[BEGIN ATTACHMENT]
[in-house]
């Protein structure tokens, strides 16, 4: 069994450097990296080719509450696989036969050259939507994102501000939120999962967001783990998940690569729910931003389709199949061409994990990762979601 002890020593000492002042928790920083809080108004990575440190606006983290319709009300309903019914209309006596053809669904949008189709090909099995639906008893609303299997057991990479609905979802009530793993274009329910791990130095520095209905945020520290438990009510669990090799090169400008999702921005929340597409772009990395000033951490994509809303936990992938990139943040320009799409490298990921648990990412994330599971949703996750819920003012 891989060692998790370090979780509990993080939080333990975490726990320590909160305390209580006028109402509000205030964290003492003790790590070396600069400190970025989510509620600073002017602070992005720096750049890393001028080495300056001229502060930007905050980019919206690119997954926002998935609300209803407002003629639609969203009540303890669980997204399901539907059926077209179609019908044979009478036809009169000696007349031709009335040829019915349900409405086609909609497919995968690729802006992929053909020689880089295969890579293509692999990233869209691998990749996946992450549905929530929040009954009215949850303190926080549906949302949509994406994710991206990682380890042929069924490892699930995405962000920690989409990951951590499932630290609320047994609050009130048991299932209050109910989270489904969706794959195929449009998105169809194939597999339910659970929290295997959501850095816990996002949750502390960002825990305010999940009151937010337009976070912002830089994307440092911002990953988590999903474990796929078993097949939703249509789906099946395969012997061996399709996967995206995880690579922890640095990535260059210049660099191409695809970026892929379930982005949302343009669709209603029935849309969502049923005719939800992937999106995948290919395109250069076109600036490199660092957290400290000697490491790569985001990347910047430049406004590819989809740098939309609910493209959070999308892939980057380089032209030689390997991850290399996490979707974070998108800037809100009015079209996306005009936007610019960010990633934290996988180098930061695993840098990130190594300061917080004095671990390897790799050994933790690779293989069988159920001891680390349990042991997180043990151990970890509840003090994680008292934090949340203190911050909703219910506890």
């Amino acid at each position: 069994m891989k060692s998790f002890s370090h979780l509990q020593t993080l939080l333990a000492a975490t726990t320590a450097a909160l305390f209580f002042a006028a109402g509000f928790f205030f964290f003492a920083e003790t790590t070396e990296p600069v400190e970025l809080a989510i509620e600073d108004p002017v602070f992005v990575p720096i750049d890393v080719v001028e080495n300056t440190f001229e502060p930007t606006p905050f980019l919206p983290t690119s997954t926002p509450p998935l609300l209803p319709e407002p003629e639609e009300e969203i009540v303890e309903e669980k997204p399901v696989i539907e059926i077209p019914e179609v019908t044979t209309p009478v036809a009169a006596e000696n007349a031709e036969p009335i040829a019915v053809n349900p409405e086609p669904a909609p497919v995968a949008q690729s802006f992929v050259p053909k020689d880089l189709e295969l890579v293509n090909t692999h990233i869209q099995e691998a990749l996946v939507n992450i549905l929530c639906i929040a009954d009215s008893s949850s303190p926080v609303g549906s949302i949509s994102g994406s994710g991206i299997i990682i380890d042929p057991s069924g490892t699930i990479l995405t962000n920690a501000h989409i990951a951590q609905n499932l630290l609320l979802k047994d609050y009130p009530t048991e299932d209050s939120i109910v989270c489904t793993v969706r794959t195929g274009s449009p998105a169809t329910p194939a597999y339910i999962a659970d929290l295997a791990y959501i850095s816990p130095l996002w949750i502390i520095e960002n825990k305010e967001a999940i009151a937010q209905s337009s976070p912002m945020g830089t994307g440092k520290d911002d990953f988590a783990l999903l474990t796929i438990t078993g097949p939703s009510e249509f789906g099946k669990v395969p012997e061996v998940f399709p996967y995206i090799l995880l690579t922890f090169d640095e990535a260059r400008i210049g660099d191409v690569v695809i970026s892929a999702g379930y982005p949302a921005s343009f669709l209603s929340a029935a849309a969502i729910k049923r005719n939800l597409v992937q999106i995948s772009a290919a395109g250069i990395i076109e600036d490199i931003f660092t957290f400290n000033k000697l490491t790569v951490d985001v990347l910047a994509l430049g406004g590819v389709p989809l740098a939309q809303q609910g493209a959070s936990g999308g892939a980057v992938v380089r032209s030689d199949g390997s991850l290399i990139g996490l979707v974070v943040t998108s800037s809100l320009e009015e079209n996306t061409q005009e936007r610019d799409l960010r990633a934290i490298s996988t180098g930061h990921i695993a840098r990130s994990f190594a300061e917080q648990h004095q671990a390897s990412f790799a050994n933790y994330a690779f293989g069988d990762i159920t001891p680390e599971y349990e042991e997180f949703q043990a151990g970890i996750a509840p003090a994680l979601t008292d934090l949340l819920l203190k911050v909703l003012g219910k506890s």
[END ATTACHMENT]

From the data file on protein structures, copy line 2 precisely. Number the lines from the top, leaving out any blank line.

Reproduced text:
């Protein structure tokens, strides 16, 4: 069994450097990296080719509450696989036969050259939507994102501000939120999962967001783990998940690569729910931003389709199949061409994990990762979601 002890020593000492002042928790920083809080108004990575440190606006983290319709009300309903019914209309006596053809669904949008189709090909099995639906008893609303299997057991990479609905979802009530793993274009329910791990130095520095209905945020520290438990009510669990090799090169400008999702921005929340597409772009990395000033951490994509809303936990992938990139943040320009799409490298990921648990990412994330599971949703996750819920003012 891989060692998790370090979780509990993080939080333990975490726990320590909160305390209580006028109402509000205030964290003492003790790590070396600069400190970025989510509620600073002017602070992005720096750049890393001028080495300056001229502060930007905050980019919206690119997954926002998935609300209803407002003629639609969203009540303890669980997204399901539907059926077209179609019908044979009478036809009169000696007349031709009335040829019915349900409405086609909609497919995968690729802006992929053909020689880089295969890579293509692999990233869209691998990749996946992450549905929530929040009954009215949850303190926080549906949302949509994406994710991206990682380890042929069924490892699930995405962000920690989409990951951590499932630290609320047994609050009130048991299932209050109910989270489904969706794959195929449009998105169809194939597999339910659970929290295997959501850095816990996002949750502390960002825990305010999940009151937010337009976070912002830089994307440092911002990953988590999903474990796929078993097949939703249509789906099946395969012997061996399709996967995206995880690579922890640095990535260059210049660099191409695809970026892929379930982005949302343009669709209603029935849309969502049923005719939800992937999106995948290919395109250069076109600036490199660092957290400290000697490491790569985001990347910047430049406004590819989809740098939309609910493209959070999308892939980057380089032209030689390997991850290399996490979707974070998108800037809100009015079209996306005009936007610019960010990633934290996988180098930061695993840098990130190594300061917080004095671990390897790799050994933790690779293989069988159920001891680390349990042991997180043990151990970890509840003090994680008292934090949340203190911050909703219910506890």